POSTED ON September 18 2017

CAREER IS IN:

Introducing

Creator of Amazon's 'Good Girls Revolt' Dana Calvo

Occupation

Screenwriter

Wanting to be a professional writer didn’t really fly in Dana Calvo’s household growing up, but after a short stint as a paralegal, she knew she had to listen to her inner voice. “The thought of staring down the barrel of a life as a CPA or lawyer was not for me,” she says.

With some tenacity, Dana scored a gig as a copy girl for the Washington bureau of The New York Times and worked her way up in the newspaper industry. She switched papers, moved around the country and covered a variety of stories as a journalist over the next 11 years. Then a mentor introduced her to a Hollywood screenwriter, opening the doors to a career in TV and film writing. With a new baby and desire to break away from the newspaper industry, Dana made the leap to “the dark side.”

She spent the next several years as a writer and producer, before creating her own show on CBS, Made in Jersey. A Sony executive on the show later told her that the studio owned the rights to Lynn Povich’s book, The Good Girls Revolt, which covered the groundbreaking 1970 lawsuit filed by 46 young women at Newsweek who wanted equal opportunity at the magazine. The executive told Dana the project might be right up her alley—and he was right. “I sent my agent an email and said, ‘I want this,’” recalls Dana. And she got it.

The acclaimed Amazon original show, Good Girls Revolt, debuted in 2016. Although it was canceled after one season, Dana remains fiercely proud of the writer’s room and cast. She’s currently working on a number of different projects and talks with I Want Her Job about being present and living life as a creative (although her mom still wishes she took more science classes in school).

“I think women have a unique cross to bear when it comes to this stuff. What keeps you awake at night has very little to do with work. I carry guilt about being a good enough mom, being present enough.”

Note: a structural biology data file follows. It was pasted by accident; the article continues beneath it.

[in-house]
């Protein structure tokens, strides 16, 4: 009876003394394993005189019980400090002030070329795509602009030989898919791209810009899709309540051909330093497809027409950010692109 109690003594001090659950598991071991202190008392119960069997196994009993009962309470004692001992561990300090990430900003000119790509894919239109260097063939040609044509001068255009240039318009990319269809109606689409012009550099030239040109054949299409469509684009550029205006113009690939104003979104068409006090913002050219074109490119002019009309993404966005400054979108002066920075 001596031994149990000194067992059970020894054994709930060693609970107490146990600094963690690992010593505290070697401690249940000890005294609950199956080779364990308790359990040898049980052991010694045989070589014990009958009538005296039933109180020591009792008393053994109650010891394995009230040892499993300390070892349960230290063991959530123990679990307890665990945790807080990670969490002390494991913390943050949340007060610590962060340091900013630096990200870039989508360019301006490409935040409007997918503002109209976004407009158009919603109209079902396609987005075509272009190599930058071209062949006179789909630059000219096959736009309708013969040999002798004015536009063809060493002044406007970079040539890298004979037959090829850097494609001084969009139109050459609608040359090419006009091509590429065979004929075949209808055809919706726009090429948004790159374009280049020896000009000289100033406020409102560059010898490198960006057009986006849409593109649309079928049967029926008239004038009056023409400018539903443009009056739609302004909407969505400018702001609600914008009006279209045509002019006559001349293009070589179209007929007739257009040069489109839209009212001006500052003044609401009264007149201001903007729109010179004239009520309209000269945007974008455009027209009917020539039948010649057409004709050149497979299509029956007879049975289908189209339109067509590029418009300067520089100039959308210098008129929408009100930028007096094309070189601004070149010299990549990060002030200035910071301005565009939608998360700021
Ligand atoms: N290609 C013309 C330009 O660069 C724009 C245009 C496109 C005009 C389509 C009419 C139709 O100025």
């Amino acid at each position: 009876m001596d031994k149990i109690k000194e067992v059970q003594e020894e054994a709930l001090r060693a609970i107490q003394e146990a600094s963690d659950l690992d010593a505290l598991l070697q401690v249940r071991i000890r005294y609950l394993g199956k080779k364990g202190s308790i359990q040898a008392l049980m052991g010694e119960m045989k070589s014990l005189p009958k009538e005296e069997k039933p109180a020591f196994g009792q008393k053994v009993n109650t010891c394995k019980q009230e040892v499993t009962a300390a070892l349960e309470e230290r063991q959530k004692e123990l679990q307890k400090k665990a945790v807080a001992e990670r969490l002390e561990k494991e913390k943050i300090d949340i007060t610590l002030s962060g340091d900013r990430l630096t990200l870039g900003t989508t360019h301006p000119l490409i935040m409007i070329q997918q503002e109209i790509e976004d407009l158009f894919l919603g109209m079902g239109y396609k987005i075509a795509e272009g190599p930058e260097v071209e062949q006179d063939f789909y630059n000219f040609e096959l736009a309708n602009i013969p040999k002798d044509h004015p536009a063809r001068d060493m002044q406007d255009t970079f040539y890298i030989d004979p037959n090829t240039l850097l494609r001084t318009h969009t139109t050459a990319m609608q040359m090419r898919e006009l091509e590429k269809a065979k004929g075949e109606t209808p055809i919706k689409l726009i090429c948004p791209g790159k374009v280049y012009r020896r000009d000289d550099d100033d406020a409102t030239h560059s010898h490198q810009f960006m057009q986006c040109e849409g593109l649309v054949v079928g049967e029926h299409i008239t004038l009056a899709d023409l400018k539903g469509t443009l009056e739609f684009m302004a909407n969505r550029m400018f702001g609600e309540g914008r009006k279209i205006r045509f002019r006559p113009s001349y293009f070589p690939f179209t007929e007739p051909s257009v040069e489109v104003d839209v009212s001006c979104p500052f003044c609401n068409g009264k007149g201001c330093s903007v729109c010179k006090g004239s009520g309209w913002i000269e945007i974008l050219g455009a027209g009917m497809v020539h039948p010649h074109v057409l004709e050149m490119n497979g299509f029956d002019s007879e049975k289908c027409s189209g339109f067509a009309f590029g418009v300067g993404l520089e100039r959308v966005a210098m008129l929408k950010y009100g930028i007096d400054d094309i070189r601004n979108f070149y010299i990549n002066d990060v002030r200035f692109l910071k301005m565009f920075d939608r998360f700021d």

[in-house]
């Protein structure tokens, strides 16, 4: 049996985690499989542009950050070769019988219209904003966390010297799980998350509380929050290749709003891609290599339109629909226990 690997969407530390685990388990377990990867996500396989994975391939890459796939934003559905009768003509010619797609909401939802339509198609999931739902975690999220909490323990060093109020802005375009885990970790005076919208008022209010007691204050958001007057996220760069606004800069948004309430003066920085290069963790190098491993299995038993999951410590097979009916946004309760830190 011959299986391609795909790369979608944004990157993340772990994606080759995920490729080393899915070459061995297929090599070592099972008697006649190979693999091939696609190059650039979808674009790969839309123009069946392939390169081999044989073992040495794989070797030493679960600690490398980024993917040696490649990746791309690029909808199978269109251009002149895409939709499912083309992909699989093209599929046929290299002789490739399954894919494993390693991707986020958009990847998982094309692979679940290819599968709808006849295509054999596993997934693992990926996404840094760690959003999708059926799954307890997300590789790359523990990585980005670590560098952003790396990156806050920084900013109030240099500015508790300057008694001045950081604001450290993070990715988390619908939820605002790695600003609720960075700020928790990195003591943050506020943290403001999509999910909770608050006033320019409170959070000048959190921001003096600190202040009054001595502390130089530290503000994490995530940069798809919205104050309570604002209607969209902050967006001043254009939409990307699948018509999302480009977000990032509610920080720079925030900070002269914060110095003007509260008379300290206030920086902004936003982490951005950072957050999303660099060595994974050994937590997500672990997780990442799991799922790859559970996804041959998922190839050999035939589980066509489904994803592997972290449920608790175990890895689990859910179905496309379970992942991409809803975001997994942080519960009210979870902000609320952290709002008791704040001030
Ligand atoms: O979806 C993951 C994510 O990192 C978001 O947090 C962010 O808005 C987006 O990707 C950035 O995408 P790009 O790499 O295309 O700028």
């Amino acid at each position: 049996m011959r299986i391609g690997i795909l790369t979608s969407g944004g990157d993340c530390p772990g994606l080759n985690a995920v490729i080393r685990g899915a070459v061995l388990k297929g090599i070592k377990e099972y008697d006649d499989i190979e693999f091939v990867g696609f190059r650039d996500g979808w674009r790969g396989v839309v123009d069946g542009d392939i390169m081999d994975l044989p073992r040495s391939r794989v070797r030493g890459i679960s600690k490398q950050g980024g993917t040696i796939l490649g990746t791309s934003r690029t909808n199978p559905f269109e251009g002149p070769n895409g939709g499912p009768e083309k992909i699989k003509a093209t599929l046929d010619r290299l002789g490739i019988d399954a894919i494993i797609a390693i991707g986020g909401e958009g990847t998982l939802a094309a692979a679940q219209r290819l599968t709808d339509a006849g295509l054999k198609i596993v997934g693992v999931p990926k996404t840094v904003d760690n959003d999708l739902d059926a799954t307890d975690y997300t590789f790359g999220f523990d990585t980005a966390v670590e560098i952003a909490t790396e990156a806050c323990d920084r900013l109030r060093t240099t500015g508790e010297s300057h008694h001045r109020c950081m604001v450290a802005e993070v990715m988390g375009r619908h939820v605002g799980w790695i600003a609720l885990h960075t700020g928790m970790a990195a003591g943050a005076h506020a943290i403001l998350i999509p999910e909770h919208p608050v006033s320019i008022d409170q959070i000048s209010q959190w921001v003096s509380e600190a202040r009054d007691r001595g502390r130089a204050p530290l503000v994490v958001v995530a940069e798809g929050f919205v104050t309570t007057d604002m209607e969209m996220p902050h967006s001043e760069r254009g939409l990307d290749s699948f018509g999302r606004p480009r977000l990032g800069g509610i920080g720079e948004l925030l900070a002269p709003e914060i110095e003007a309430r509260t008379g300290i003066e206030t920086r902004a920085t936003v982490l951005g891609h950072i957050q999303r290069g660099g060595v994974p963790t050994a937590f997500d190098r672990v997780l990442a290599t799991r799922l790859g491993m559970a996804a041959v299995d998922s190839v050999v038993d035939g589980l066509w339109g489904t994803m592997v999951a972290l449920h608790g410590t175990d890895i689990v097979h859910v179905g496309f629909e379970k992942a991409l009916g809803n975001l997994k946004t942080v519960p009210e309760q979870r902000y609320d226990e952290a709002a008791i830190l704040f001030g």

You attended Swarthmore College, right outside Philadelphia. What did you study?

I majored in English literature, with a concentration in Shakespeare. I read everything he wrote.

There were four or five of us in that seminar, and we’d go to our professor’s house for four to five hours a week. Studying something so thoroughly and intimately left such an impact on me. I had a great experience at Swarthmore. I loved it.

After school, you pursued a career in journalism and writing. Was that planned?

I feel like using the word “planned” with my life would be incredibly misleading. [She laughs.] I always loved to write and knew I wanted to write. But in my house, to say you were “a writer for a living” didn’t really fly. You needed a trade, or a graduate degree, or a marketable skill. I was under quite a bit of pressure to get a “real” job. I had to be prepared to write for free for myself at night.

One day, my dad said to me, “You don’t have enough life experience to write.” I’m sure other people don’t either, and somehow they’re brilliant enough to come up with these novels out of thin air. But he was right: I did need more experiences, and I did need to become more aware of the world around me.

I moved to Washington D.C. and was a paralegal for six months. That was the path if I wanted to be a lawyer ... but I really didn’t like it. Being a lawyer felt like an ill-fitting suit; I knew it wasn’t me, and I knew I wouldn’t enjoy it.

So, I turned my attention back to writing. I kept trying to get in the door at a newspaper as a copy girl, thinking I would write and get all this experience from a thousand different stories a day.

And then you got your break!

I did! I finally got in at the Washington bureau of The New York Times. Once I stepped through those doors, it was like, “I’m home.” It felt so electric.

Truthfully, the only reason I got the job was because I called every Thursday at 10:30 a.m. and begged to come in for free at night and make coffee. Thankfully, the one time I called in late November, they said they had one or two news clerks quit and they were left in the lurch for the holidays. If I could work Christmas Eve, Christmas Day, New Year’s Eve and New Year’s Day, I got the job.

I was hardly hired for my skills or credentials. I didn’t have a journalism degree—I think I had a few articles from my college paper—and over the course of 23 months, I worked my way up from news clerk to assistant to managing editor and wrote pieces for several sections of the paper.

From there, I moved to The AP [The Associated Press], where I was an editorial assistant for another year. Then I became a reporter on the California/Mexico border.

As a journalist, you have to be prepared to move often. How was that?

It was crazy! For a while, I never lived in one place for more than two years.